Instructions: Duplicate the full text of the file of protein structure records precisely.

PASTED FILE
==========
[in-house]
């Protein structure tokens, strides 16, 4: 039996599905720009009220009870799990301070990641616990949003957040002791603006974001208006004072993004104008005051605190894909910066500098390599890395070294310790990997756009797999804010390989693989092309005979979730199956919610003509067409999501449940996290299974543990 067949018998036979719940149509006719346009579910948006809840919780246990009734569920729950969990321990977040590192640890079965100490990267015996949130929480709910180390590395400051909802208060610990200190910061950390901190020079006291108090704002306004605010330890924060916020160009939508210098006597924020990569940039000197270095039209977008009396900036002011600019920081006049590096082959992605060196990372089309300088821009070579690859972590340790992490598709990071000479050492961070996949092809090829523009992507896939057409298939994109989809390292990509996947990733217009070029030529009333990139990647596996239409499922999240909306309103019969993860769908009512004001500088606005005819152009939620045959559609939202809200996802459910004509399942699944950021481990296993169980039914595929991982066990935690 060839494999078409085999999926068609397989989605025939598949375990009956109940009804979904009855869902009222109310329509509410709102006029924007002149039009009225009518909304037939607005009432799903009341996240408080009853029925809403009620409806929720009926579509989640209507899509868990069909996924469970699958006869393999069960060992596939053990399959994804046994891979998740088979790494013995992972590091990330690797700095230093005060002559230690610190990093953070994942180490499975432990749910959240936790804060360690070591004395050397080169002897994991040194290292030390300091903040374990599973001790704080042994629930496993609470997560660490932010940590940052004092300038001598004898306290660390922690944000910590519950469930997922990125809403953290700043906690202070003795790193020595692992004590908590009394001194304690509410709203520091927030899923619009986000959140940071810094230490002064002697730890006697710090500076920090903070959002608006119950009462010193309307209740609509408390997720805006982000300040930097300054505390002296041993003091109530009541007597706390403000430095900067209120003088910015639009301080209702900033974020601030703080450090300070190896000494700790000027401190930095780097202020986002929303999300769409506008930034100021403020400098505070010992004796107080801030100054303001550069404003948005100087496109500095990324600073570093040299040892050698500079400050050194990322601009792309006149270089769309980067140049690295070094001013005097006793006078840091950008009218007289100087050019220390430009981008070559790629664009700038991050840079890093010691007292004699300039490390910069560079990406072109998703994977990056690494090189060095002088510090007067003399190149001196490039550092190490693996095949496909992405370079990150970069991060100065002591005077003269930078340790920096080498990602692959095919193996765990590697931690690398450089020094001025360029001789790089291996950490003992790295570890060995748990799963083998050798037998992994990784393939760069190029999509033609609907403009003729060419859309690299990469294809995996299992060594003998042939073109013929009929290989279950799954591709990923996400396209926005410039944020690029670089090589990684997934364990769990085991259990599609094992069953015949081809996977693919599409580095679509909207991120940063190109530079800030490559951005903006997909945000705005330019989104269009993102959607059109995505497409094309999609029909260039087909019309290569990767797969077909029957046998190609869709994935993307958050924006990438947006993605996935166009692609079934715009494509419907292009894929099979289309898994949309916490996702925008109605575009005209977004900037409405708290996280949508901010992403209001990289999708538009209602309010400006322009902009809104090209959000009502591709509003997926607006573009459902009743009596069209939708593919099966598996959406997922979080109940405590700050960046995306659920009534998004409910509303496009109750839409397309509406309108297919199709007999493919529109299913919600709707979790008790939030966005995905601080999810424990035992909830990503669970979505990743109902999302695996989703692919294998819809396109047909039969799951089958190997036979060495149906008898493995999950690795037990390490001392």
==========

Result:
[in-house]
């Protein structure tokens, strides 16, 4: 039996599905720009009220009870799990301070990641616990949003957040002791603006974001208006004072993004104008005051605190894909910066500098390599890395070294310790990997756009797999804010390989693989092309005979979730199956919610003509067409999501449940996290299974543990 067949018998036979719940149509006719346009579910948006809840919780246990009734569920729950969990321990977040590192640890079965100490990267015996949130929480709910180390590395400051909802208060610990200190910061950390901190020079006291108090704002306004605010330890924060916020160009939508210098006597924020990569940039000197270095039209977008009396900036002011600019920081006049590096082959992605060196990372089309300088821009070579690859972590340790992490598709990071000479050492961070996949092809090829523009992507896939057409298939994109989809390292990509996947990733217009070029030529009333990139990647596996239409499922999240909306309103019969993860769908009512004001500088606005005819152009939620045959559609939202809200996802459910004509399942699944950021481990296993169980039914595929991982066990935690 060839494999078409085999999926068609397989989605025939598949375990009956109940009804979904009855869902009222109310329509509410709102006029924007002149039009009225009518909304037939607005009432799903009341996240408080009853029925809403009620409806929720009926579509989640209507899509868990069909996924469970699958006869393999069960060992596939053990399959994804046994891979998740088979790494013995992972590091990330690797700095230093005060002559230690610190990093953070994942180490499975432990749910959240936790804060360690070591004395050397080169002897994991040194290292030390300091903040374990599973001790704080042994629930496993609470997560660490932010940590940052004092300038001598004898306290660390922690944000910590519950469930997922990125809403953290700043906690202070003795790193020595692992004590908590009394001194304690509410709203520091927030899923619009986000959140940071810094230490002064002697730890006697710090500076920090903070959002608006119950009462010193309307209740609509408390997720805006982000300040930097300054505390002296041993003091109530009541007597706390403000430095900067209120003088910015639009301080209702900033974020601030703080450090300070190896000494700790000027401190930095780097202020986002929303999300769409506008930034100021403020400098505070010992004796107080801030100054303001550069404003948005100087496109500095990324600073570093040299040892050698500079400050050194990322601009792309006149270089769309980067140049690295070094001013005097006793006078840091950008009218007289100087050019220390430009981008070559790629664009700038991050840079890093010691007292004699300039490390910069560079990406072109998703994977990056690494090189060095002088510090007067003399190149001196490039550092190490693996095949496909992405370079990150970069991060100065002591005077003269930078340790920096080498990602692959095919193996765990590697931690690398450089020094001025360029001789790089291996950490003992790295570890060995748990799963083998050798037998992994990784393939760069190029999509033609609907403009003729060419859309690299990469294809995996299992060594003998042939073109013929009929290989279950799954591709990923996400396209926005410039944020690029670089090589990684997934364990769990085991259990599609094992069953015949081809996977693919599409580095679509909207991120940063190109530079800030490559951005903006997909945000705005330019989104269009993102959607059109995505497409094309999609029909260039087909019309290569990767797969077909029957046998190609869709994935993307958050924006990438947006993605996935166009692609079934715009494509419907292009894929099979289309898994949309916490996702925008109605575009005209977004900037409405708290996280949508901010992403209001990289999708538009209602309010400006322009902009809104090209959000009502591709509003997926607006573009459902009743009596069209939708593919099966598996959406997922979080109940405590700050960046995306659920009534998004409910509303496009109750839409397309509406309108297919199709007999493919529109299913919600709707979790008790939030966005995905601080999810424990035992909830990503669970979505990743109902999302695996989703692919294998819809396109047909039969799951089958190997036979060495149906008898493995999950690795037990390490001392």